A besamim is a box for fragrant spices used for the Havdalah ritual at the end of the Sabbath. This ritual separates the holy Sabbath from the other, profane days of the week. The pleasant-smelling spices symbolize the passing Sabbath, whose pleasing aroma we breathe in one last time before the next Sabbath comes. The besamim from the Jewish Community Museum takes the traditional Ashkenazi form of a tower. The oldest examples of such shapes date back to the 16th century; their appearance was most probably inspired by Catholic ritual objects such as monstrances and reliquaries. The cylindrical casket of this particular besamim is decorated with perforated openings in the form of stylized heraldic lilies arranged in two mirror-oriented bands. This is an unusual decorative element. The goldsmith who created this item obviously decided to use the lily motif for its decorativeness, and because the intense scent of this flower helped him convey the function of the besamim. The silver besamim was made by the goldsmith and clockmaker Gustav Milrad (1869-1935?) in Kutná Hora. He produced small Judaica objects, with a silver purity of 800/1000. A Kiddush cup from his workshop is owned by the Jewish Community of Galanta and a four-rim besamim is located in the collection of the Museum of Jewish Culture. Several parts of the besamim are damaged. It lacks the flap and the flag, which originally rose from the smooth conical tower. It is not the policy of the Jewish Community Museum to restore such objects, but to conserve them, because the traces of damage they bear can also have relevance and meaning, and these would be lost in the course of a complete restoration. [JŠ]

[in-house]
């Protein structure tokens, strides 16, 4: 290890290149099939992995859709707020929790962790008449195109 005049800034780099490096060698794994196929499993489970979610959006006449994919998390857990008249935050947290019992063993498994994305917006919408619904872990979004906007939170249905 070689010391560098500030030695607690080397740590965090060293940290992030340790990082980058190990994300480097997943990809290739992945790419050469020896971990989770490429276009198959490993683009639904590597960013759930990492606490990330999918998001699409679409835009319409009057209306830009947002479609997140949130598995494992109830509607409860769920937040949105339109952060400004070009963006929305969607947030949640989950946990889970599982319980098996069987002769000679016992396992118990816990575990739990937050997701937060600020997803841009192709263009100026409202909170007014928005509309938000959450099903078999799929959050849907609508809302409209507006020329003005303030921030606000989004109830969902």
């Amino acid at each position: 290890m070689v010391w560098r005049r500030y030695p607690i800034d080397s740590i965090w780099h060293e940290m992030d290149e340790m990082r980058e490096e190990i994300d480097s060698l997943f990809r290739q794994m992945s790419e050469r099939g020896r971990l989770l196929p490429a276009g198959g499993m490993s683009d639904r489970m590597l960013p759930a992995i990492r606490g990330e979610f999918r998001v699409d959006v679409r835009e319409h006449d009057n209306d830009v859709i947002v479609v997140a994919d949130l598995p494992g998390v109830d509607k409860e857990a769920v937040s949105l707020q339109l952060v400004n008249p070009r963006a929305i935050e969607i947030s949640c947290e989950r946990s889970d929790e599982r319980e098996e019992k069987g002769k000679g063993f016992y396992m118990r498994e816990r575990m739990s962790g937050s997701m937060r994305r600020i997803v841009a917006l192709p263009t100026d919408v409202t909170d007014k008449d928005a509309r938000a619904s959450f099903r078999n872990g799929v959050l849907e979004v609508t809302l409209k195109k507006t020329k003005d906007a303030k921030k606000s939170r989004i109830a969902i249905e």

Gustav Milrad, Kutná Hora, 1929-1935, silver
Height: 19.5 cm, diameter: 6 cm
ŽM-D 1555 XI-70

LAUERMANN, Marek: Židé v Kutné Hoře. Kutná Hora 2006, p. 22.

KAŠPAROVÁ, Alena – KAMP, Michal: Židé na Havlíčkobrodsku. Havlíčkův Brod 2008, p. 44, 53.